6. Recruit your child's help

At the grocery store, ask your child to help you select fruits, vegetables and other healthy foods. Don't buy anything that you don't want your child to eat. At home, encourage your child to help you rinse veggies, stir batter or set the table.

7. Set a good example

If you eat a variety of healthy foods, your child is more likely to follow suit.

8. Be creative

Add chopped broccoli or green peppers to spaghetti sauce, top cereal with fruit slices, or mix grated zucchini and carrots into casseroles and soups.

9. Minimize distractions

Turn off the television and other electronic gadgets during meals. This will help your child focus on eating. Keep in mind that television advertising might also encourage your child to desire sugary or less nutritious foods.

10. Don't offer dessert as a reward

Withholding dessert sends the message that dessert is the best food, which might only increase your child's desire for sweets. You might select one or two nights a week as dessert nights, and skip dessert the rest of the week — or redefine dessert as fruit, yogurt or other healthy choices.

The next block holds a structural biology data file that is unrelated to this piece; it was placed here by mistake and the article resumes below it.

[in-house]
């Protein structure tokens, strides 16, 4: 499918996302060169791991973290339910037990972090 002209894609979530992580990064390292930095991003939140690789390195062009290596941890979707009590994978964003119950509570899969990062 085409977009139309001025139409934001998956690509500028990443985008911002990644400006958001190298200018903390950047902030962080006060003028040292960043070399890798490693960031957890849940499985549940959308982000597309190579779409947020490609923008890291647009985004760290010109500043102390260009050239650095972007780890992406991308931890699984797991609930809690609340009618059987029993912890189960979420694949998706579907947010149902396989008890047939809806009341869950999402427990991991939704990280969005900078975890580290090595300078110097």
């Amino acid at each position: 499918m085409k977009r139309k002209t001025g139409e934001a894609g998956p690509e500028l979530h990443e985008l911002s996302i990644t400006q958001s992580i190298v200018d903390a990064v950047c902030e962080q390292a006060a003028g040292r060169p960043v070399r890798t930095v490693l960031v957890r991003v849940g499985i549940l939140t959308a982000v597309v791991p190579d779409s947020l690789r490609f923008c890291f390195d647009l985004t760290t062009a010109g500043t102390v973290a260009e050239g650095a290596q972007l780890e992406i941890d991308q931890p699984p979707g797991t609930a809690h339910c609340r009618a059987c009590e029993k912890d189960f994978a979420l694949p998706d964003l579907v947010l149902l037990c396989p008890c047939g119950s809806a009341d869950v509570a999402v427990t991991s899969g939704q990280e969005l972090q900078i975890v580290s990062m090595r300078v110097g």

If you're concerned that picky eating is compromising your child's growth and development, consult your child's doctor. He or she can plot your child's growth on a growth chart. In addition, consider recording the types and amounts of food your child eats for three days. The big picture might help ease your worries. A food log can also help your child's doctor determine any problems.

In the meantime, remember that your child's eating habits won't likely change overnight — but the small steps you take each day can help promote a lifetime of healthy eating.

July 28, 2017 See more In-depth